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Amazon Folds In California Sales Tax Deal 639

Posted by timothy
from the mussolini-would-be-proud dept.
theodp writes "In a deal indicating all sides appear ready to call a truce, the San Jose Mercury News reports that Amazon.com is offering to back down from its referendum drive to repeal an online sales tax in exchange for a one-year moratorium on collecting the tax. Under the deal, Amazon would agree to begin collecting the tax from California residents in September 2012, unless Congress takes action on Internet sales taxes before then. The development comes a day after a NY Times editorial ripped Amazon over its sales 'tax dodge.'"
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Amazon Folds In California Sales Tax Deal

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  • [sigh] (Score:3, Insightful)

    by MyFirstNameIsPaul (1552283) * <myfirstnameispaul@gmail.com> on Thursday September 08, 2011 @01:15PM (#37342014) Homepage Journal
    One more reason to leave California.
    • by alen (225700)

      not like all the natives are always voting new spending via referendums and then complain about taxes

      • by Kenja (541830)
        Here's the problem with the California constitution. Spending and income must be two separate mesures on the ballot. This means (for example) extending the B.A.R.T line is one item to vote on, and paying for the extension is another. Often people vote yes on the spending but no on the income mesure.
        • Re:[sigh] (Score:5, Funny)

          by h4rr4r (612664) on Thursday September 08, 2011 @01:45PM (#37342500)

          In that case the voting machine should be designed to smack them. A giant ACME cartoon style ballot blow to the head would also be acceptable.

    • Re:[sigh] (Score:5, Insightful)

      by DJRumpy (1345787) on Thursday September 08, 2011 @01:35PM (#37342322)

      Why should Amazon be able to avoid paying taxes while any other business in the state does?

      I'm sick of corporate America being treated like royalty. They have more voting power, more funds, lower taxes, and seemingly unlimited resources to control the political landscape to the detriment of the consumer. When they start hiring and stop giving all their money to their CEO's, perhaps I might have more sympathy, but until I see they are actually interested in supporting the states and municipals where they do business, then I can't seem to shed a tear for them.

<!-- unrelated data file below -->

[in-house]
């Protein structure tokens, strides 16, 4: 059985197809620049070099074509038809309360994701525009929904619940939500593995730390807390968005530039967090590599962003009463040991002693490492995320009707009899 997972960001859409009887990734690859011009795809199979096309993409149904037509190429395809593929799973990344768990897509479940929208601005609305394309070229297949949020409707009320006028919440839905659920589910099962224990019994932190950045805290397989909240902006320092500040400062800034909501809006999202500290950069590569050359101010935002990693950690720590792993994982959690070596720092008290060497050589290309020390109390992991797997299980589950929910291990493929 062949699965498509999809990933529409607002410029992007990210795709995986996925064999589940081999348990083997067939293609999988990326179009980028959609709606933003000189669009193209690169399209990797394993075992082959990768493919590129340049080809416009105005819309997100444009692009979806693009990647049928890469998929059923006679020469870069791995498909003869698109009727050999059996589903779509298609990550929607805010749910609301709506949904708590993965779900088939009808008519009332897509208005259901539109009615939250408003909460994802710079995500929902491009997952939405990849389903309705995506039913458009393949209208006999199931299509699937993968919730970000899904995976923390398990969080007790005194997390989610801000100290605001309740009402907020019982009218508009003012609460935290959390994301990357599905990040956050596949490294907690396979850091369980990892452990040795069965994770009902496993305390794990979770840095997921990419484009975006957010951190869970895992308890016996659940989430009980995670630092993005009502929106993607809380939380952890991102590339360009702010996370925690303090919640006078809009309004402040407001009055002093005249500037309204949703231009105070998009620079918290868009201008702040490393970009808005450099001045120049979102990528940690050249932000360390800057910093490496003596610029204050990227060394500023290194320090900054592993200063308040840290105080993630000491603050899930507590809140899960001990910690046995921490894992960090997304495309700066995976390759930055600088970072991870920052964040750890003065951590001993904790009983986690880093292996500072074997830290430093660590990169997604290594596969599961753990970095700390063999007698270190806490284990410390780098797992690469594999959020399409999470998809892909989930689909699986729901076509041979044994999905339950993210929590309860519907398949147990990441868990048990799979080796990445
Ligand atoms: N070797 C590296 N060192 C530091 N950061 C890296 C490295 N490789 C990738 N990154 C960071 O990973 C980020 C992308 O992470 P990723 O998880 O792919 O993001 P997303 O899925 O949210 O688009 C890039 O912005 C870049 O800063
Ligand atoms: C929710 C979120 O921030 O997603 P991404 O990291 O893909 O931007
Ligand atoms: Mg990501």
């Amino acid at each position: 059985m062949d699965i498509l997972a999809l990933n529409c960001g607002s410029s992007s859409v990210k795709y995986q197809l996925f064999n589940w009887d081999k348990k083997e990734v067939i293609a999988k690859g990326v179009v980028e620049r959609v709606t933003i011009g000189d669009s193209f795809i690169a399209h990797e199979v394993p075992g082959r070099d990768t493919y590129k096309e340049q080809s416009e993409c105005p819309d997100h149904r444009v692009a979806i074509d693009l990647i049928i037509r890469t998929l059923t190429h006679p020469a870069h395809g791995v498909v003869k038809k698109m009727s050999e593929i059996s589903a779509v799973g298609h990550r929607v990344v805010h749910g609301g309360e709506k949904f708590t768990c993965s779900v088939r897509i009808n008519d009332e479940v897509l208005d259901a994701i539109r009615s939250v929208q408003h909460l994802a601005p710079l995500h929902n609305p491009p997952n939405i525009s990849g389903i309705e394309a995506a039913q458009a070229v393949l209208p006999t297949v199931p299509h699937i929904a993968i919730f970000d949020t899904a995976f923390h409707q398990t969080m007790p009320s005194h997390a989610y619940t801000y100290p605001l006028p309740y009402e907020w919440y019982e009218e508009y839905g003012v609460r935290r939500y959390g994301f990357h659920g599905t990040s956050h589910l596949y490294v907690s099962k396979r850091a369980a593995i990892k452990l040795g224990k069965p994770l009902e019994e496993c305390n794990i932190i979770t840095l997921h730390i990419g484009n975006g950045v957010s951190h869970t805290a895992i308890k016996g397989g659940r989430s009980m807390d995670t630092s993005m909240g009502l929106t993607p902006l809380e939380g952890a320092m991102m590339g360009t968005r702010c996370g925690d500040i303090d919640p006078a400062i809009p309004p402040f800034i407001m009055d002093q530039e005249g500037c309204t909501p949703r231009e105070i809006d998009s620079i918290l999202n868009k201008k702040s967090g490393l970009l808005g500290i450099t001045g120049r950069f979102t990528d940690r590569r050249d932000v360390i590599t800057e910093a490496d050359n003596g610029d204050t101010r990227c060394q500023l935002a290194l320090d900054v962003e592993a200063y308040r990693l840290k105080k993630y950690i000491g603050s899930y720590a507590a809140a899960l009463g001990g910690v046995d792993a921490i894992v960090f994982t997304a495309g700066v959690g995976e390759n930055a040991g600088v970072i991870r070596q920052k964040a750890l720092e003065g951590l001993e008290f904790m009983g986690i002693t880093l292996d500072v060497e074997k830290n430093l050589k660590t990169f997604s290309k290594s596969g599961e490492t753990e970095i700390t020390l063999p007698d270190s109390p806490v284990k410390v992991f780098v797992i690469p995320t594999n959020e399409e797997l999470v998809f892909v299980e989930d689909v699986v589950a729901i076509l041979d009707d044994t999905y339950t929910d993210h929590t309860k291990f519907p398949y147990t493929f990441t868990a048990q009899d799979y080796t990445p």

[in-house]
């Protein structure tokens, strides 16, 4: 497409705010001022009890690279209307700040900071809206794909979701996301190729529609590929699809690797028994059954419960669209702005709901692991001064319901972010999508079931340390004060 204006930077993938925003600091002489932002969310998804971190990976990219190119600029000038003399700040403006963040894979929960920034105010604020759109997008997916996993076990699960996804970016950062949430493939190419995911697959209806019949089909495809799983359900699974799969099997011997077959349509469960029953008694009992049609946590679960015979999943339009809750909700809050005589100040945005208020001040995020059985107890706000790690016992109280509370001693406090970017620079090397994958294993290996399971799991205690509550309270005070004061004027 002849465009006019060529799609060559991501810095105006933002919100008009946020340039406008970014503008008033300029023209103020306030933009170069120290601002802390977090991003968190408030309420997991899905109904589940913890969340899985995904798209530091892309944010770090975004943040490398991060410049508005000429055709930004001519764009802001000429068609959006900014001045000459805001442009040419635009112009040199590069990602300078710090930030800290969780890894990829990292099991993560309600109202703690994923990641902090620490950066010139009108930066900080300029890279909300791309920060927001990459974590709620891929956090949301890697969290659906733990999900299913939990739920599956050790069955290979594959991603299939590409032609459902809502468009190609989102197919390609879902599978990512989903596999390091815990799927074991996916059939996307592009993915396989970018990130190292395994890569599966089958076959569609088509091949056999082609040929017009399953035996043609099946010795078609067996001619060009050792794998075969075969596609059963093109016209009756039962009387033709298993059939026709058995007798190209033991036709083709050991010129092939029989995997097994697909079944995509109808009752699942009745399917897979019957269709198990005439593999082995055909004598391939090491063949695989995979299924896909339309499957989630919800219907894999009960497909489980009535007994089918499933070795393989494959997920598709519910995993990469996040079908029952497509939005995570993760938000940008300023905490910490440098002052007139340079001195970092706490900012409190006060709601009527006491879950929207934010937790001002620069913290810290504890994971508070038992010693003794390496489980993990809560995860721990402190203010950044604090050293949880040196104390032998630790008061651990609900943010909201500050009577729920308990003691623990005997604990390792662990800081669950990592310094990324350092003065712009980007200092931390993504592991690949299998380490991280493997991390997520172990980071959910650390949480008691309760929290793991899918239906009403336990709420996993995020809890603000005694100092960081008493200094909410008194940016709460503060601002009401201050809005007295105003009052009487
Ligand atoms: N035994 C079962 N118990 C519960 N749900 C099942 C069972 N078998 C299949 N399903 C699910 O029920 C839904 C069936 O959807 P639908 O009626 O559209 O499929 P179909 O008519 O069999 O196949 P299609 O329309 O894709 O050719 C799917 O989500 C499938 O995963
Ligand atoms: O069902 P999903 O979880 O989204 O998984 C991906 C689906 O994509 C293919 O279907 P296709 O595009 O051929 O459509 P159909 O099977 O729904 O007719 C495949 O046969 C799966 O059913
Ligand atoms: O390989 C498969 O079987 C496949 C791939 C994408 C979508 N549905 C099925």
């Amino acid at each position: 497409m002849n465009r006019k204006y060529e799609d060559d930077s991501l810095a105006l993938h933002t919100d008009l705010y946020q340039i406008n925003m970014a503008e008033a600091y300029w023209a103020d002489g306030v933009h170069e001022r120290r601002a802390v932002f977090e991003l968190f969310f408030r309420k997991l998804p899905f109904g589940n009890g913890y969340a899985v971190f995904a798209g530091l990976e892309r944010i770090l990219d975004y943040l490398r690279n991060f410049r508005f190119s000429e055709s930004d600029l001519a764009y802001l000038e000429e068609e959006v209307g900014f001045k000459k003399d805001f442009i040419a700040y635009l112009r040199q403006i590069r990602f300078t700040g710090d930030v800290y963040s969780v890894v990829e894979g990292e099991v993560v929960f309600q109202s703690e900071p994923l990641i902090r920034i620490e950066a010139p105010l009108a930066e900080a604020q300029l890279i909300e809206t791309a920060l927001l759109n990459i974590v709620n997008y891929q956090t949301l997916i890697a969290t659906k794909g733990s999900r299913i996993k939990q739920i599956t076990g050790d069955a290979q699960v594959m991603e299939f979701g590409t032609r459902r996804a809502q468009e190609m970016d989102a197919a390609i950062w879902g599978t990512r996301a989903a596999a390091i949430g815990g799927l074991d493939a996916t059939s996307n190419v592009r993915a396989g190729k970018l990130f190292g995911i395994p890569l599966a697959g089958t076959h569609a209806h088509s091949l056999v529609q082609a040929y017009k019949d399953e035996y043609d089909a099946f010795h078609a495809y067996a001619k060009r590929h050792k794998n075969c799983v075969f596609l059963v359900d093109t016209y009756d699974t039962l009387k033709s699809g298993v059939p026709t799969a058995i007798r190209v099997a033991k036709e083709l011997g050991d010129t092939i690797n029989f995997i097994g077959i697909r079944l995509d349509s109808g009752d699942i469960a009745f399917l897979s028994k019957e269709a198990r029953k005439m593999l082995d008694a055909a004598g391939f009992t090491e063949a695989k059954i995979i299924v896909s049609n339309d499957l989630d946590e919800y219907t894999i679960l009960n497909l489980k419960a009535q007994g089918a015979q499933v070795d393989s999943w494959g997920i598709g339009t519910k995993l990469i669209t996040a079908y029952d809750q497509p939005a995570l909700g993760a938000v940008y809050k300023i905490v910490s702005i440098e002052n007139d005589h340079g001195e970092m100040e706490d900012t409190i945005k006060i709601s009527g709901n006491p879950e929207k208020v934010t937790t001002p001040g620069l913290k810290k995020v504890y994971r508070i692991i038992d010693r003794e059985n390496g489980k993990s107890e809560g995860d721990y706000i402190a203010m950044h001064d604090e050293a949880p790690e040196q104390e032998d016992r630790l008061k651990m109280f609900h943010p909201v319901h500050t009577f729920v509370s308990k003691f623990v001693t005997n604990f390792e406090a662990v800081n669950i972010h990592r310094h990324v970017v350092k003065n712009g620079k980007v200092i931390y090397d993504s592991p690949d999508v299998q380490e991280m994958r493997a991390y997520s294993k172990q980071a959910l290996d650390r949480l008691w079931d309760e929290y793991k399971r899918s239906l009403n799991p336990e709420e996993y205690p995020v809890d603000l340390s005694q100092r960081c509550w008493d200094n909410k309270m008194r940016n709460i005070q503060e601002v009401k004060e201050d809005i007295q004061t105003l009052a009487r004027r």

• Why should Amazon be able to avoid paying taxes while any other business in the state does?

        Why should California be able to levy a tax on a business that is run out of Washington? Oh, wait...

        http://en.wikipedia.org/wiki/Quill_Corp._v._North_Dakota [wikipedia.org]

        • Re: (Score:2, Insightful)

          by Anonymous Coward

          Because they do business in California.

          I love how conservatives love states' rights, until the states decide to go ahead and do something they don't happen to agree with personally.

      • I'm confused how you bring benefits for "Corporate America" into an argument which is most clearly "online corporate america" vs "brick and mortar corporate America". In either case, the tax itself get collected from the consumer, so at the end of the day it's really more of a State Government vs an easy way for people to cheat on their state taxes thing.
    • Re:[sigh] (Score:5, Insightful)

      by teg (97890) on Thursday September 08, 2011 @01:39PM (#37342392) Homepage

      One more reason to leave California.

      If you pay the use tax as you are supposed to, this doesn't matter. If it does matter, then it shows the point of why Amazon should collect sales tax...

  • The actual article is here:
    http://www.mercurynews.com/california-budget/ci_18849537 [mercurynews.com]
    You do need to log in though.

    Given the fact that there is a supreme court ruling from the Sears days which is in Amazon's favor, I'm really surprised by this.

    • Re: (Score:2, Insightful)

      by Anonymous Coward

      Given the fact that there is a supreme court ruling from the Sears days which is in Amazon's favor, I'm really surprised by this.

      The ruling "from the Sears days" is that if you aren't physically in the state, you aren't required to collect sales tax in the state.

      Amazon's shipping company is in the state. They probably had a 50-50 shot at snowing over gullible juries and/or convincing courts that their shipping/warehousing/fulfillment company, wholly owned by Amazon, named Amazon, and shipping only things o

  • by initdeep (1073290) on Thursday September 08, 2011 @01:21PM (#37342096)

    The consumers who are purchasing from Amazon and sites like it are dodging sales tax, not Amazon.
    Those people have a LEGAL requirement to self-report those taxable items on their yearly tax returns and pay any and all sales tax due on said items at that time.
    Just because those people aren't doing so, doesn't put Amazon and other online sites in the wrong.

    • by Kenja (541830) on Thursday September 08, 2011 @01:26PM (#37342156)
      While thats true in theory, in actual practice the onus is on the retailer to collect sales taxes. The corner store here couldn't get away with not collecting sales taxes and then saying that it was up to their customers to deal with it. Frankly, I dont think there should be two sets of rules, one for brick and mortar stores and one for online. Especially when just about everything I order from Amazon ships from within the state. If I am in california and buy something from a company with a presence in California and my purchased items ship from California to me I should pay California sales taxes.
      • by John Bresnahan (638668) on Thursday September 08, 2011 @01:30PM (#37342260)